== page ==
January 15, 2014
My last post examined the recent decision of the California Court of Appeal in Reid v. Mercury Insurance Company, 220 Cal.App.4th 262, 162 Cal.Rptr.3d 894 (2d Dist. 2013). Reid held that a liability insurer has no duty to engage a claimant in settlement negotiations until the claimant has expressed an “interest” in settlement.
A close examination of the seminal California Supreme Court decisions recognizing a cause of action for bad faith failure to settle casts doubt on the validity the Reid’s holding that a likelihood of liability in excess of policy limits, by itself, does not trigger a liability insurer’s duty to engage the claimant in settlement negotiations. In Comunale v. Traders & General Insurance Co., 50 Cal.2d 654 (1958), and Crisci v. Security Insurance Co., 66 Cal.2d 425, 429 (1967), the California Supreme Court based the insurer’s duty on the conflict of interest that exists between the insurer and the insured whenever there is a substantial likelihood of a judgment in excess of policy limits—a conflict that exists regardless of whether the claimant has made a settlement demand. Later California Supreme Court decisions, such as Johansen v. Cal State Auto. Ass’n. Inter–Ins. Bureau, 15 Cal.3d 9, 123 Cal.Rptr. 288, 292–93, 538 P.2d 744 (1975), holding that a liability insurer “must conduct itself as if it alone were liable for the entire judgment,” provide additional support for requiring liability insurers to open settlement negotiations with the claimant. After all, no rational defendant would sit back and allow a high exposure case to go to trial without at least attempting to settle simply because the plaintiff shows no interest in settling. True, the Supreme Court’s decisions often refer to a duty to accept reasonable settlement offers, but that is because cases before the court and the cases on which the court relied all involved an insurer’s rejection of a policy limits settlement demand. Nothing in the Court’s reasoning makes a settlement demand a sine qua non of a cause of action for bad faith failure to settle.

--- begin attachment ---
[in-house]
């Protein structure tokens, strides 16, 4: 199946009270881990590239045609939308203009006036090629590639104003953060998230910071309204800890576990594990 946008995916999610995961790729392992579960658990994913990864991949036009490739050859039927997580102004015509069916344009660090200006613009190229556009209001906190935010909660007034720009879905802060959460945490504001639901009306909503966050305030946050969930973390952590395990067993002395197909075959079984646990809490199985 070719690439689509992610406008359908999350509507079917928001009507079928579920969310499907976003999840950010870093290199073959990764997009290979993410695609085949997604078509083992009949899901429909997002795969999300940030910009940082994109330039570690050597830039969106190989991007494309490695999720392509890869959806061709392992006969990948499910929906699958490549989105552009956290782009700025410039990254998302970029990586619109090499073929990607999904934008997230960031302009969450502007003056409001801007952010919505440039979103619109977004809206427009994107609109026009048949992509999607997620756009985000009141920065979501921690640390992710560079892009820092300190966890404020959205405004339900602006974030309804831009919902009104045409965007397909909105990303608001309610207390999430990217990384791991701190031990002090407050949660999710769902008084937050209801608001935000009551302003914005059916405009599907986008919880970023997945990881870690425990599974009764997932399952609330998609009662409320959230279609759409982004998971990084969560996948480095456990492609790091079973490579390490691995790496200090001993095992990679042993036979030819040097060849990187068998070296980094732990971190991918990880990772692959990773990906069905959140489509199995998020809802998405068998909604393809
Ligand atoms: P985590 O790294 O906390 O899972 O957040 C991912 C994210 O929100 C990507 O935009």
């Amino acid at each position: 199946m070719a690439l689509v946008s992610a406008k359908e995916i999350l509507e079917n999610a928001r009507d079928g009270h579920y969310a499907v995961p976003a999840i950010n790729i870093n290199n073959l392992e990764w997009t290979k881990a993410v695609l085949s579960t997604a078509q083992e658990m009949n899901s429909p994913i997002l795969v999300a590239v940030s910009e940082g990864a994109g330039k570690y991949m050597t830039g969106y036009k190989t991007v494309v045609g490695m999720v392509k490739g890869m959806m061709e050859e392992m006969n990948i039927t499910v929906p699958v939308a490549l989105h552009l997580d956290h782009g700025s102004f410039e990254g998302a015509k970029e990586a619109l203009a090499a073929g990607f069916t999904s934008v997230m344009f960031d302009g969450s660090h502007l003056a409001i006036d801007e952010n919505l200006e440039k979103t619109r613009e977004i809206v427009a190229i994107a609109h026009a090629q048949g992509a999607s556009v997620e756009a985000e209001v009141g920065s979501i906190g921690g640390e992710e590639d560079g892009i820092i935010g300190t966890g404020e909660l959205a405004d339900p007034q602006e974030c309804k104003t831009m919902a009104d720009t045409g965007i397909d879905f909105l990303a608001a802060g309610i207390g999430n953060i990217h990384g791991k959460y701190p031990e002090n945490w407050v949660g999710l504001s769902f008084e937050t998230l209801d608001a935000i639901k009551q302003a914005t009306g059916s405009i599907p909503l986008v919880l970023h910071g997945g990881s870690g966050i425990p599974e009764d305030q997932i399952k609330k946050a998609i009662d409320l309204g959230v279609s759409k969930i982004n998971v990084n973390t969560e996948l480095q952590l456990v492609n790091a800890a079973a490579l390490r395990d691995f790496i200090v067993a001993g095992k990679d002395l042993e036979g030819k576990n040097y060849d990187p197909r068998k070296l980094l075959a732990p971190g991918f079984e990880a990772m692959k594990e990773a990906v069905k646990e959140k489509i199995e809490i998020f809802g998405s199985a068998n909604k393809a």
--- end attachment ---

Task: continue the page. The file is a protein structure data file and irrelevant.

Of course, this is not to say that the absence of a formal settlement demand from the claimant is irrelevant to the insurer’s liability. Causation is an element of any tort, including the tort of bad faith failure to settle. In order to prevail, the insured must prove that the claimant would have settled if the insurer had made a policy limits settlement offer. A policy limits settlement demand from the claimant establishes the causation element of the insured’s cause of action and obviates the need to produce evidence at trial regarding the claimant’s willingness to settle for policy limits. But the absence of a settlement demand should not prevent the insured from attempting to convince the jury that the claimant would have been willing to settle for an amount within policy limits.
The summary judgment evidence before the court in Reid illustrates how a plaintiff might persuade a jury on the causation question in the absence of a settlement demand. The claimant’s son, who had authority to act on his mother’s behalf while she remained in intensive care, testified that he had run an asset check on the insured and would “definitely” have accepted a policy limits settlement offer. His testimony was bolstered by evidence that he told his mother’s attorney he wanted to settle her case against the insured “as quickly as possible” because resolution of that claim was a prerequisite to obtaining $250,000 in underinsured motorist benefits under his mother’s automobile policy. Unfortunately, the Reid court’s refusal to impose a duty on the insurer to initiate settlement negotiations prevented the claimant from putting this evidence before a jury.